Input data, study region and land-use strategies

The sustainable intensification land-use strategies expand the share of high-input pasture on already converted land to ensure the same level of food production that would have otherwise been achieved through deforestation-based land management (Figure S1). Expansion of high-input pasture is either enforced by appropriate constraints in the model to simulate a command-based (using laws and regulations) strategy (called “command-based sustainable intensification”) or incentivized by agricultural subsidies (called “subsidized sustainable intensification”). The alternative trajectory (called “pure forest conservation”) assumes off-farm income and conservation payments to stop deforestation, but tolerates any associated losses in food production. For all trajectories we derived and assessed target landscape compositions optimized with the land allocation framework described in Fig. 2 and under “Devising land-use trajectories”.

Input data used to analyze the pure forest conservation and sustainable intensification strategies are representative of a region covering 62,500 ha in the Andes of Ecuador (Curatola Fernández et al. 2015). Knoke et al. (2014) described and documented the modeling of the socioeconomic indicators used to simulate farmer decision-making for this region. Table 1 shows how we combined the previously described indicators with indicators related to off-farm income. We obtained input information for our land allocation model from field experiments, newly developed plot-level models, extensive household surveys, remote sensing data on historical land use (Knoke et al. 2014, 2016, 2020b) and existing literature on off-farm income (Ojeda Luna et al. 2020).

The land-use preferences of the local people regarding the best use of cleared land form part of the criteria used to evaluate the acceptability of the alternative land-use trajectories (see Table 1, Figure S2 and Supplementary Table 1). Such land-use preferences may capture more intrinsic or cultural values that are important for farmers’ decision-making (but difficult to measure with other socioeconomic indicators derived from a cost–benefit analysis) (Plieninger and Huntsinger 2018). These preferences and values will therefore determine local people’s perception and acceptance of such novel LULC types (Pohle et al. 2010).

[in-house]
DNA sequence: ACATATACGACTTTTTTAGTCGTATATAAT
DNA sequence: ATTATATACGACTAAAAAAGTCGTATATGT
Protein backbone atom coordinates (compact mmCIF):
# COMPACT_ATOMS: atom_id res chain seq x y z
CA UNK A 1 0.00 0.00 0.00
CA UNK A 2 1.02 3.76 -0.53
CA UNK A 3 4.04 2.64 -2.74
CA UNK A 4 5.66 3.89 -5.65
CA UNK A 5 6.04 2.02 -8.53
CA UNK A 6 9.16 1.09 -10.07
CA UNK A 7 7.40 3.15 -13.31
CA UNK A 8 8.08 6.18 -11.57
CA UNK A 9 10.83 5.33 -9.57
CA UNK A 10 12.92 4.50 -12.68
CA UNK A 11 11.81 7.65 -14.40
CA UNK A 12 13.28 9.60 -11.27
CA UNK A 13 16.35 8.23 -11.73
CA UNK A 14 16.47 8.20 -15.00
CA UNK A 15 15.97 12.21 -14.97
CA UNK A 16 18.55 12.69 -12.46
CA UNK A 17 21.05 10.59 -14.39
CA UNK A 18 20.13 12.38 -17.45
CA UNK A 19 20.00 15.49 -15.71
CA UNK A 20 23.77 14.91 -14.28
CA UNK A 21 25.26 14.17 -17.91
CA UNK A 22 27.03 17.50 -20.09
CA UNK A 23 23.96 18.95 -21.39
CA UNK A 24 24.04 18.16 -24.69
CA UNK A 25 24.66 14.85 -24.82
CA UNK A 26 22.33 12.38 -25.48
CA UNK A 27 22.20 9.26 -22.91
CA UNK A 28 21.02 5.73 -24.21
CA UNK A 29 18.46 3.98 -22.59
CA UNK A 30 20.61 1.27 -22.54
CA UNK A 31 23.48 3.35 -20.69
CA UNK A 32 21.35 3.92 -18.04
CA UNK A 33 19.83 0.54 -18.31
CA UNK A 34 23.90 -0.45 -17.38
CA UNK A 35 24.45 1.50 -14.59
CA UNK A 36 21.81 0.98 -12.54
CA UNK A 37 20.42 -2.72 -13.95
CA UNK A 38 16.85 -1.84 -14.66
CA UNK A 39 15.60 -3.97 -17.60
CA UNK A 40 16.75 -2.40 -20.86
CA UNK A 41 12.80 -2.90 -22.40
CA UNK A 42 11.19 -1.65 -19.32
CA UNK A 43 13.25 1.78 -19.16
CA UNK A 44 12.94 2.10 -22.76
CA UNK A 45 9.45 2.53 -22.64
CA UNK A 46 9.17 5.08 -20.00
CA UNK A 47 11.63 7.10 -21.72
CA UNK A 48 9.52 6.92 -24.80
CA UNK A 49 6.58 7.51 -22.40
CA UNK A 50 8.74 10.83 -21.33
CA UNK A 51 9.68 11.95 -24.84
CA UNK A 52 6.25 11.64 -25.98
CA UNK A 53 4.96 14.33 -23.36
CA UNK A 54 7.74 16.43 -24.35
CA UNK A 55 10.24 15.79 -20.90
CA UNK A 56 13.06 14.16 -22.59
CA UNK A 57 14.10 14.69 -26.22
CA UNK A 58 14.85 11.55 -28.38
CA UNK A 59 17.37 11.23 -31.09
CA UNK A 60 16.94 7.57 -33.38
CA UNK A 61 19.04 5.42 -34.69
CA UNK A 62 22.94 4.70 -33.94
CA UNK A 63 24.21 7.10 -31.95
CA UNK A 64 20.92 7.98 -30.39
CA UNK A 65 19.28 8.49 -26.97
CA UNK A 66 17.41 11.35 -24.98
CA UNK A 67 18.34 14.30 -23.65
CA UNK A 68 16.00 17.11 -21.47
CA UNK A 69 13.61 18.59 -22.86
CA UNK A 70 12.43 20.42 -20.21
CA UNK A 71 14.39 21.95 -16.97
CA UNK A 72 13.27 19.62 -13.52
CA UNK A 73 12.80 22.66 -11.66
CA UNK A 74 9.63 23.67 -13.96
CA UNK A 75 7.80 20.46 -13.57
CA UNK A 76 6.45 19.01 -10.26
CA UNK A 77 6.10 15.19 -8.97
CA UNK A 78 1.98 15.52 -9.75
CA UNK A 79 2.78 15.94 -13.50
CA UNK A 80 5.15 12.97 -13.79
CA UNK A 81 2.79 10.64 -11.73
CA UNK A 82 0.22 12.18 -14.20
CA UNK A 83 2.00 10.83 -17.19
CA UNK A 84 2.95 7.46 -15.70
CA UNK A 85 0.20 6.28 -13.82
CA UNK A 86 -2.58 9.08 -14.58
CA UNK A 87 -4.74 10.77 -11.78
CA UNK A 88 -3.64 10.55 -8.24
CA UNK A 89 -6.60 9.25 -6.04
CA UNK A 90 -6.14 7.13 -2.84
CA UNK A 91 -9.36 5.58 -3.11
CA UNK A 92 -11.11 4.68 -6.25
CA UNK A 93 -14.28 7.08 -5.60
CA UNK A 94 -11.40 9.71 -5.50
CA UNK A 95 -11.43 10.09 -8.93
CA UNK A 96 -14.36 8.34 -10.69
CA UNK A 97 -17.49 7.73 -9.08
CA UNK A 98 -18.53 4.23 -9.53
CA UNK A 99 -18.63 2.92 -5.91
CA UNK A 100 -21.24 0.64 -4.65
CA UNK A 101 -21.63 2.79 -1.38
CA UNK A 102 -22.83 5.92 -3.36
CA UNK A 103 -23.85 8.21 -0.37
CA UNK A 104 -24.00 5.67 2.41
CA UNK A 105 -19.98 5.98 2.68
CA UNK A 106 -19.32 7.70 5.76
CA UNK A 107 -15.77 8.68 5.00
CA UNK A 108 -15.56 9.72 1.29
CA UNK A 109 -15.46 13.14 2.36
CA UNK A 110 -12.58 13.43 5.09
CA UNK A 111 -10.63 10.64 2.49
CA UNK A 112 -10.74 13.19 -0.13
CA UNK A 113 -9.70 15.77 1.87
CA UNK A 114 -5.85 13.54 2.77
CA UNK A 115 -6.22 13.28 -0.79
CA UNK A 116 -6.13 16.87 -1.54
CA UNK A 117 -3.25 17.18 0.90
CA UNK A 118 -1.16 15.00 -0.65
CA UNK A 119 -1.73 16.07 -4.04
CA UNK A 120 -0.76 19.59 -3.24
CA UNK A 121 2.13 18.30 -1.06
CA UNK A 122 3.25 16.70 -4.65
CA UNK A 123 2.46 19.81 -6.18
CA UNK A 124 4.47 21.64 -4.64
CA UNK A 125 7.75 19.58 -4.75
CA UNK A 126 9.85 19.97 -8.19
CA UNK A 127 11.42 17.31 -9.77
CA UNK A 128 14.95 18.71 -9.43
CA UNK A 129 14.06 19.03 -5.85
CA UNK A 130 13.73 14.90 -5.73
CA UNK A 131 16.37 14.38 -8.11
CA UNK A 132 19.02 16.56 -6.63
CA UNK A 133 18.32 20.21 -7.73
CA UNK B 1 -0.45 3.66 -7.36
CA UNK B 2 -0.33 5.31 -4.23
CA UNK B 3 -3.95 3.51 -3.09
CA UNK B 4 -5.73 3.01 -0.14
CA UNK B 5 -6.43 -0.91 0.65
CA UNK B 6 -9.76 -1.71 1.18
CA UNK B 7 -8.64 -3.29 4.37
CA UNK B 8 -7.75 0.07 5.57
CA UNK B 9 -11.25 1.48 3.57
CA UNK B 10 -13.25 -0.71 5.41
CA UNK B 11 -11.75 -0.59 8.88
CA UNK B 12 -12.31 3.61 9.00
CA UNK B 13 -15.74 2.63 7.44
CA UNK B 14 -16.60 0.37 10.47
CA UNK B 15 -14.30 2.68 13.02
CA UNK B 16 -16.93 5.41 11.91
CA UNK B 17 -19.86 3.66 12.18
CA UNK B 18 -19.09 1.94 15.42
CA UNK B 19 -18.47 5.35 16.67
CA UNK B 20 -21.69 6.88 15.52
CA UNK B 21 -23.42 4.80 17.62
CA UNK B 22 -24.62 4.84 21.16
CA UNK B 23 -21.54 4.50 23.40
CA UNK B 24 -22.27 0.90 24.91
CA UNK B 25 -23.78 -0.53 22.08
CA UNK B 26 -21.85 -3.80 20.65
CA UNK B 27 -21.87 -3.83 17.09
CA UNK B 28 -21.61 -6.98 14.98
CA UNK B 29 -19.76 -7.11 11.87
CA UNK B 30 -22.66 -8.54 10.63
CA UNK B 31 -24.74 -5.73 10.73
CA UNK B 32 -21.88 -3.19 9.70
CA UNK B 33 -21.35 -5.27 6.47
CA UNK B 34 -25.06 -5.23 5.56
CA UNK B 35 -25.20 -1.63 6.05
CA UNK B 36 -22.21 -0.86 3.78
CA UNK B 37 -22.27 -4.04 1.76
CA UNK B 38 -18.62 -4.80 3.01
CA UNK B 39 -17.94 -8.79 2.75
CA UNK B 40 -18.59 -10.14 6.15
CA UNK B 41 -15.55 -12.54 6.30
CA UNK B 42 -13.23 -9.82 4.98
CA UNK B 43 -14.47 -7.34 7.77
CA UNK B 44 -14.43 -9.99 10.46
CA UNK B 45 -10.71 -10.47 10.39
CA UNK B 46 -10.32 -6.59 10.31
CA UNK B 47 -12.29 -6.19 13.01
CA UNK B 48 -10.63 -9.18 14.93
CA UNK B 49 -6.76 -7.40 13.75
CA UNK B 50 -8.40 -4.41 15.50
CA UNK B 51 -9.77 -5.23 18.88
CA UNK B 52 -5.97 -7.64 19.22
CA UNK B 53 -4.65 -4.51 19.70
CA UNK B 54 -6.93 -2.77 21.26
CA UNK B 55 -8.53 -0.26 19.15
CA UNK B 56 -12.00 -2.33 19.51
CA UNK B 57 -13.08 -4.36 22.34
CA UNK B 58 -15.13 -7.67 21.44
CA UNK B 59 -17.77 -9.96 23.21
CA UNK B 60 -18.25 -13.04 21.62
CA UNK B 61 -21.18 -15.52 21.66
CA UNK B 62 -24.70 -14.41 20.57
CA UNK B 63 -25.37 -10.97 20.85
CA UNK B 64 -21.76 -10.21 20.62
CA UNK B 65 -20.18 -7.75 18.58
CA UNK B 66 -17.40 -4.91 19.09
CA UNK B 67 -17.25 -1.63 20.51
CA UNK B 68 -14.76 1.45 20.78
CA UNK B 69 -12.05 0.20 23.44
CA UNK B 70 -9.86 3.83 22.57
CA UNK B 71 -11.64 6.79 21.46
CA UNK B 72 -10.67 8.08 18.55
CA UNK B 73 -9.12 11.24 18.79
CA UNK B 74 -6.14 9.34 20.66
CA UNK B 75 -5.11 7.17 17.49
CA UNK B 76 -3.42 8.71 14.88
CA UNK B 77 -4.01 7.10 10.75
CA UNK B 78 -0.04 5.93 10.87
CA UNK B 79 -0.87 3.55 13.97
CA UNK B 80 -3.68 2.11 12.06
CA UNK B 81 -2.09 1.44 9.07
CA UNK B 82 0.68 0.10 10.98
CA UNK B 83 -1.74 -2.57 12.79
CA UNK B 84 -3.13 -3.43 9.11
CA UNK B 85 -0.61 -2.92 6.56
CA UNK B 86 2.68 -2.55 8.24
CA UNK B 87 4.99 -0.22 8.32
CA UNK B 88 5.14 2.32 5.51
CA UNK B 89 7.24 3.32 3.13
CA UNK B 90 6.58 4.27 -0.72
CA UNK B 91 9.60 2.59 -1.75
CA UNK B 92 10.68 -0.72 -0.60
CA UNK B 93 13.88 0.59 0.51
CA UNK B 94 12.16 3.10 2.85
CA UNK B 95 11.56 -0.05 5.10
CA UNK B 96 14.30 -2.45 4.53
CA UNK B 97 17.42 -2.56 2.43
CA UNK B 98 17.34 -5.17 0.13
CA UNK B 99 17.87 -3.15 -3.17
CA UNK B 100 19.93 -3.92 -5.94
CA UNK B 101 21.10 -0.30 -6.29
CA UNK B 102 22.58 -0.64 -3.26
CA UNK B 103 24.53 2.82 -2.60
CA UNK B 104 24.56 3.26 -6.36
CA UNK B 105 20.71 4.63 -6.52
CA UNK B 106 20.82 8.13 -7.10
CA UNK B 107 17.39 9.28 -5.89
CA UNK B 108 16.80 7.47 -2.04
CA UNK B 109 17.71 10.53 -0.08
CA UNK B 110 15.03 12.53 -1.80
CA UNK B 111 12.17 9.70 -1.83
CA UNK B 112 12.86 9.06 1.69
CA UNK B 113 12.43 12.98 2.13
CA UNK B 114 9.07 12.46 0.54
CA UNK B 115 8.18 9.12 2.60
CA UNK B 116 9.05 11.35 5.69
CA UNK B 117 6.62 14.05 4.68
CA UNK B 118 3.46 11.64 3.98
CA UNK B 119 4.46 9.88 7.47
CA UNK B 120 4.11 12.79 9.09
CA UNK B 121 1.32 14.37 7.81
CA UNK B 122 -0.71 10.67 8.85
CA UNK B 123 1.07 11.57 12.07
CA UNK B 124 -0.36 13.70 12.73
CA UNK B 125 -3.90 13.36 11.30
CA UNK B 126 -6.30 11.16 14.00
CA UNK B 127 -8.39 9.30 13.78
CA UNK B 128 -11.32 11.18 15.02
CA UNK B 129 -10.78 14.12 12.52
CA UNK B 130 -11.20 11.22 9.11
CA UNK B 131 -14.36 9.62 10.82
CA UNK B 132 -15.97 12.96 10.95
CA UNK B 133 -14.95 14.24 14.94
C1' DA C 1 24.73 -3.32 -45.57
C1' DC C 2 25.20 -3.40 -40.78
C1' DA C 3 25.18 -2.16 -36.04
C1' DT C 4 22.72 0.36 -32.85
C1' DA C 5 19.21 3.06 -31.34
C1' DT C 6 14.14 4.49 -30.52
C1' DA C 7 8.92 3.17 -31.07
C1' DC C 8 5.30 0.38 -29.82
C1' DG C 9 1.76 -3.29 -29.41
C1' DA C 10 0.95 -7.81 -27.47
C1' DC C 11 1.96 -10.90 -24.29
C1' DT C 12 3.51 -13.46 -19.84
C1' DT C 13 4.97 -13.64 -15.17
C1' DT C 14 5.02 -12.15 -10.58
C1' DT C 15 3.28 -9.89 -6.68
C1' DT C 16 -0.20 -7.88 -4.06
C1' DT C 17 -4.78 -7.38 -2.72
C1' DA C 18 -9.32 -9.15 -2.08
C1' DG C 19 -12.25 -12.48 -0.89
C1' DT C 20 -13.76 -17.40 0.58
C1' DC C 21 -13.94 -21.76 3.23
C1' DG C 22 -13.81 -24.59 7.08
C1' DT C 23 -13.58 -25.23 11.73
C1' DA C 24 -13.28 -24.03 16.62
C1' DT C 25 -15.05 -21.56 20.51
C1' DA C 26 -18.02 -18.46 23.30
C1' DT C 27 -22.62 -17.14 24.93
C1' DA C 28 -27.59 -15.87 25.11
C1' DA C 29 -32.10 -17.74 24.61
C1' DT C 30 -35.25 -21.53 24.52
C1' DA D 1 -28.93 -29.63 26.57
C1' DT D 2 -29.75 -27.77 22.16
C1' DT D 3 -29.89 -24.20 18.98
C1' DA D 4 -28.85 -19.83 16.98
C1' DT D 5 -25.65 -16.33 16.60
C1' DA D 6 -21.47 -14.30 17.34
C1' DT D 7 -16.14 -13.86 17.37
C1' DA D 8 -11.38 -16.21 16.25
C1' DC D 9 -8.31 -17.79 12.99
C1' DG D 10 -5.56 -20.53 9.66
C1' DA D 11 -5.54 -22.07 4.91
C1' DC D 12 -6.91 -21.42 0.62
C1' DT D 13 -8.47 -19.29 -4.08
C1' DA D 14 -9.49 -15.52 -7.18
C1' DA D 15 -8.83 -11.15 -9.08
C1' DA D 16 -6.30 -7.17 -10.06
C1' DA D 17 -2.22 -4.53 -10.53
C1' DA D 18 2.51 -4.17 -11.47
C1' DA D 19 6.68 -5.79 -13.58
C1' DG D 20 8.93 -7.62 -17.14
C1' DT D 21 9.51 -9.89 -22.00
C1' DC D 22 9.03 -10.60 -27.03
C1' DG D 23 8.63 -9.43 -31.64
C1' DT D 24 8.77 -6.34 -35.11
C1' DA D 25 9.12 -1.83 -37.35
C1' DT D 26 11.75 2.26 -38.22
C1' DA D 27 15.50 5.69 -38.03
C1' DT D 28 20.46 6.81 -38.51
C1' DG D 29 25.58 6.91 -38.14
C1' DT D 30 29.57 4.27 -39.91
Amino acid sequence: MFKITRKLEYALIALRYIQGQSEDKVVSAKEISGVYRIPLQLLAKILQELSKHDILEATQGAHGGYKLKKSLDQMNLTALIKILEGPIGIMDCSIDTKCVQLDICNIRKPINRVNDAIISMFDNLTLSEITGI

To measure the food production associated with our land-use trajectories, we analyzed the dietary energy (from meat and milk) provided by the simulated land-use compositions (see Supplementary Information for details) (Figure S1). We took the baseline level of food production from the deforestation-based scenario (in which farmers do not receive any conservation payments nor have access to off-farm income). We then computed the additional area of high-input pasture needed to reach the same level of food production under the sustainable intensification strategies as provided by the deforestation scenario. On this basis, we compared the performance of sustainable intensification (with and without subsidies) to enhance food production with the performance of the pure forest conservation strategy.

Simulation of uncertainty

We considered \({Y}_{iu}\) as an uncertain decision outcome, showing the contribution to farmer satisfaction indicators i achieved by a given landscape composition \(\omega\) for a discrete uncertainty scenario \(u\). Such landscape composition \(\omega\) consists of the land shares allocated to the seven LULC types; \(\omega =\left\{{a}_{\mathrm{aband}};{a}_{\mathrm{alnus}};{a}_{\mathrm{pinus}};{a}_{\mathrm{inten}};{a}_{\mathrm{pastu}};{a}_{\mathrm{defor}};{a}_{\mathrm{fores}}\right\}\).

Included LULC types are abandoned lands, Alnus and Pinus plantations, intense and low-input pastures, and new deforestation areas and natural forests. The level of \({Y}_{iu}\) depends on the contributions of the single LULC types \({y}_{liu}\) under a given uncertainty scenario and on the area share \({a}_{l}\) allocated to the LULC types l.

$${Y}_{iu}=\sum_{l}{a}_{l}\cdot {y}_{liu}\quad\mathrm{with}\quad\sum_{l}{a}_{l}=1\quad{a}_{l}\ge 0$$

Each uncertainty scenario \(u\) considers a different set of input coefficients \({y}_{liu}\) , representing one plausible future. By defining the most desirable indicator levels as reference points for each uncertainty scenario, we then computed the relative distance \({D}_{iu}\) between the most desirable indicator level \({Y}_{iu}^{*}\) (i.e., the reference point) and the actually achieved level \({Y}_{iu}\).

$${D}_{iu}=\frac{\left|{Y}_{iu}^{*}-{Y}_{iu}\right|}{\mathrm{max}\left\{{y}_{liu}\right\}-\mathrm{min}\left\{{y}_{liu}\right\}}\cdot 100$$

As a min–max normalized distance, \({D}_{iu}\) characterizes the relative underachievement level across all possible futures u. These relative distances facilitate computing which achievements are feasible under a given individual uncertainty scenario. Based on \({D}_{iu}\) we then derived a performance index \({P}_{iu}\) for a given landscape composition \(\omega\) .


To obtain an assessment under uncertainty, our simulation experiments used long-term landscape compositions \(\omega\) for various land-use trajectories, optimized with the land allocation framework described in Fig. 1 (see Table S2 for compositions obtained). Concerning such landscape compositions \(\omega\), we assume the following preference relationship: